The President wants to ban thousands of flavors used in e-cigarettes, but critics say that won’t help

Local Health Alert

MEMPHIS, Tenn. (localmemphis.com) – While vape products wait on FDA approval, the Trump administration is working to pull non-tobacco flavored vape products from shelves. A pediatrician at Le Bonheur Children’s Hospital and a vape store owner said it is the nicotine in the products that has kids hooked. 

Dr. Michelle Bowden is a pediatrician at Le Bonheur and said the rise the kids and teenagers using vape products has grown tremendously in years. She said there can be harmful carcinogens in the products that are making kids sick. 

“The scariest part to me is that our kids are vaping at increasingly rapid numbers, and it’s been the fastest addictive substance we have seen in generations,” Dr. Bowden said. 

The growing trend of popular products, like Juul and other e-cigarettes, are appealing to kids because the products can be used discreetly and often come in various flavors. 

“They look like a USB drive, they put out very little smoke output,” Dr. Bowden said. “So, they are easy to use in a bathroom or in the back of class or at home.”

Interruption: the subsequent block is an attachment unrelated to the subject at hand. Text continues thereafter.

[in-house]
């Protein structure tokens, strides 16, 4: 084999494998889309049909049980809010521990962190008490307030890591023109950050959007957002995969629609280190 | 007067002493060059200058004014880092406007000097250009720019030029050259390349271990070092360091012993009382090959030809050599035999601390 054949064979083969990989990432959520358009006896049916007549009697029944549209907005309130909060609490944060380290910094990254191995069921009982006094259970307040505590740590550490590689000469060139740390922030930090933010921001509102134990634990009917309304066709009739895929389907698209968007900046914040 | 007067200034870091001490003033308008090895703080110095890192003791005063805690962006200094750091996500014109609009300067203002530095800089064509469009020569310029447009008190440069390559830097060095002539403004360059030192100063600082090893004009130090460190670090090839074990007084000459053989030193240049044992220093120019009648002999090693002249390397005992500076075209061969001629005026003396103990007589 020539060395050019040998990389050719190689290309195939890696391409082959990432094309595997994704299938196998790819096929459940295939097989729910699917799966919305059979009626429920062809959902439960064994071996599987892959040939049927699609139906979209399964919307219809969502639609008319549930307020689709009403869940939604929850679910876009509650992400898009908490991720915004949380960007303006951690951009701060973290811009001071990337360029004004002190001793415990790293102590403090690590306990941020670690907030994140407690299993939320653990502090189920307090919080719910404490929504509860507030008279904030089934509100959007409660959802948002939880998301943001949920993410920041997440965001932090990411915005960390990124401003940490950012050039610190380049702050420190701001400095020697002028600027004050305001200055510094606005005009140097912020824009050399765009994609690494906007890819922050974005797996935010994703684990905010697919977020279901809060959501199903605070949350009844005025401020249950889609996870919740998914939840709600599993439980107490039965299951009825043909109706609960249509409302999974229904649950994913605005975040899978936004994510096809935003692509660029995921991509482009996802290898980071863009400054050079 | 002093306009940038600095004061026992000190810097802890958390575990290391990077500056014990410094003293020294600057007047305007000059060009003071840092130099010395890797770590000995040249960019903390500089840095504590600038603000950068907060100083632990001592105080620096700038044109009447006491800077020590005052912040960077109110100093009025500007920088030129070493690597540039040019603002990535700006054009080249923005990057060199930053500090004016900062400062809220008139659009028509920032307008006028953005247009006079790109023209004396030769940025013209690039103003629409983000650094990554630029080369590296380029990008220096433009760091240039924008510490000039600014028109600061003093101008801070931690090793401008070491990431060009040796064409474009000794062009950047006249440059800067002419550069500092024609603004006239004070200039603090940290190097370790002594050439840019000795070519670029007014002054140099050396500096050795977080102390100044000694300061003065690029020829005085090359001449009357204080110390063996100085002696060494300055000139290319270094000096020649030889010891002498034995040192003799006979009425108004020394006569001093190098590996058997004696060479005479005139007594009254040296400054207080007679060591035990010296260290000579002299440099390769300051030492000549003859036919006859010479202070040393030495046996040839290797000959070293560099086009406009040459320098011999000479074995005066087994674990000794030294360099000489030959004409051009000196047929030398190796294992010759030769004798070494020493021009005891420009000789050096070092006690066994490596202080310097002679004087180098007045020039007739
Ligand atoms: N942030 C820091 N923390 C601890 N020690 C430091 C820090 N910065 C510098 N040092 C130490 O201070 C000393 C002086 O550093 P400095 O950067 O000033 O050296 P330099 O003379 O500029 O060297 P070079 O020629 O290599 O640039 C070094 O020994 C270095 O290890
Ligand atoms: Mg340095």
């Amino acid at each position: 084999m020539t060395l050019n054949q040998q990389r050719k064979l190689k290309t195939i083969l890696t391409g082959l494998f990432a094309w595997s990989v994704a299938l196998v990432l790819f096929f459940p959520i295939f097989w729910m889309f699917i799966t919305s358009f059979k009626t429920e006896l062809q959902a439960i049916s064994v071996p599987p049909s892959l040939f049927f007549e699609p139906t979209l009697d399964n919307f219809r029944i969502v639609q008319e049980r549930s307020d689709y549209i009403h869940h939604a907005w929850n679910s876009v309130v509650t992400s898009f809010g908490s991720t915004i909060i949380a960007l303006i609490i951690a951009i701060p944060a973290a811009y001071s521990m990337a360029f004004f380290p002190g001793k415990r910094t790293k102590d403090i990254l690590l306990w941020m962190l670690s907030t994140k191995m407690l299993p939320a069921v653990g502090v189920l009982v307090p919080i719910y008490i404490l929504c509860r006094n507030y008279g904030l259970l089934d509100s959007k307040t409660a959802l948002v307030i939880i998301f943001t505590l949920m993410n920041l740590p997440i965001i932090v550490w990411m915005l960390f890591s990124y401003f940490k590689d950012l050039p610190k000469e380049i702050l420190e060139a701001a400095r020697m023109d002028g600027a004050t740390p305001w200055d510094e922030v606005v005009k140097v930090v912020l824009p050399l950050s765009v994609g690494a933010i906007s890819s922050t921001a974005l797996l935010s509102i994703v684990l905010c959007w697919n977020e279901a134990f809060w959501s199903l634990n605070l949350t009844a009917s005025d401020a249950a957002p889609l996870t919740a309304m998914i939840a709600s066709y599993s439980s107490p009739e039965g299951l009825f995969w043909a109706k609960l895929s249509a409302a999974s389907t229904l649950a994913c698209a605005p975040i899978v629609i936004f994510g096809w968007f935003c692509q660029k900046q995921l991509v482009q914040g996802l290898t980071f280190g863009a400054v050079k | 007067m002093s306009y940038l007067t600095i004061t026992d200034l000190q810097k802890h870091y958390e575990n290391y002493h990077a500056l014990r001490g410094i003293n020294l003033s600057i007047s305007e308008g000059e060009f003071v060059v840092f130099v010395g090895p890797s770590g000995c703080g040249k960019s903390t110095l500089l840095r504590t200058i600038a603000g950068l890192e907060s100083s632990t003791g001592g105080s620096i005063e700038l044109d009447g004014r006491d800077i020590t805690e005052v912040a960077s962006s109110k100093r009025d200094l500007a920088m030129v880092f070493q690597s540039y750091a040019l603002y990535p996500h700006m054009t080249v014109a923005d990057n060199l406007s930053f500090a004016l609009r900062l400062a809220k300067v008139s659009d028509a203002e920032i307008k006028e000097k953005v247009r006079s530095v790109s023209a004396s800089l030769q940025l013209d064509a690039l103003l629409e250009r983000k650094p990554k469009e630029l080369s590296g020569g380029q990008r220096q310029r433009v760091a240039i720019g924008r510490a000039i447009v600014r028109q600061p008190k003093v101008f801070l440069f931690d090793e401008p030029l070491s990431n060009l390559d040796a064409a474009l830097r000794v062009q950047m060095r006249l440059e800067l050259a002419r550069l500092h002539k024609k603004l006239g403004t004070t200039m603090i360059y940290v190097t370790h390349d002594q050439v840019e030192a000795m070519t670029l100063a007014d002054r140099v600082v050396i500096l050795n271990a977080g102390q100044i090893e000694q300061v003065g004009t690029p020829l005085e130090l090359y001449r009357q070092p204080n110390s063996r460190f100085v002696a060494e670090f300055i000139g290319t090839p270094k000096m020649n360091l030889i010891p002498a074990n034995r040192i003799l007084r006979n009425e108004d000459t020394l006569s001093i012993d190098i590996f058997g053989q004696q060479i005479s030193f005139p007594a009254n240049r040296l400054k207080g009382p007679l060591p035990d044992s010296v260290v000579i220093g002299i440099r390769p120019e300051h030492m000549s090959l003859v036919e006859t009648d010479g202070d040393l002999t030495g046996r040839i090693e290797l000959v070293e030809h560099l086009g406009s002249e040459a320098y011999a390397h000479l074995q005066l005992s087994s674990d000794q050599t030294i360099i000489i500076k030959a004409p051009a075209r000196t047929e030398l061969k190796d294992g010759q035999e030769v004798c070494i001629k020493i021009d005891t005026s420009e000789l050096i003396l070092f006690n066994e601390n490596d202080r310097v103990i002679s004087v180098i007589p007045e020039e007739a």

Dr. Bowden said the problem with these products goes beyond the flavor options. The high amounts of nicotine in these products can have long term effects on the brain and lungs of young people. 

“That nicotine content for an adolescent brain is actually more addictive to a teenager than it is to an adult,” Dr. Bowden said. 

Todd Donk, owner of Zooks Vapor, said vaping helped him stop smoking cigarettes. However, he said the deaths and disease related to vaping have been scary. He said some of the biggest issues with kids using vape products is who and where they are getting the products from. Since most vape stores will not sell to anyone under 18 years old, many kids will turn to sketchy dealers on the streets. 

“They’re easy to demonize the product,” Donk said. “Again, they’re not going after the point of sales problems that we have across the nation.” 

He agrees that it’s the nicotine that has kids hooked to the products more than the different flavors. 

“They like this buzz,” Donk said. “Especially with the Juul, it’s such a high dose of nicotine. But it’s meant for a heavy smoker, not a non-smoking youth.”

Six people have died and hundreds more have been sickened from vaping. Initial reports have indicated most were sickened after vaping black market THC that had vitamin E oil in it. 

The Trump administration is pushing for the ban until vape products are officially approved by the FDA. 

Copyright 2019 Nexstar Broadcasting, Inc. All rights reserved. This material may not be published, broadcast, rewritten, or redistributed.

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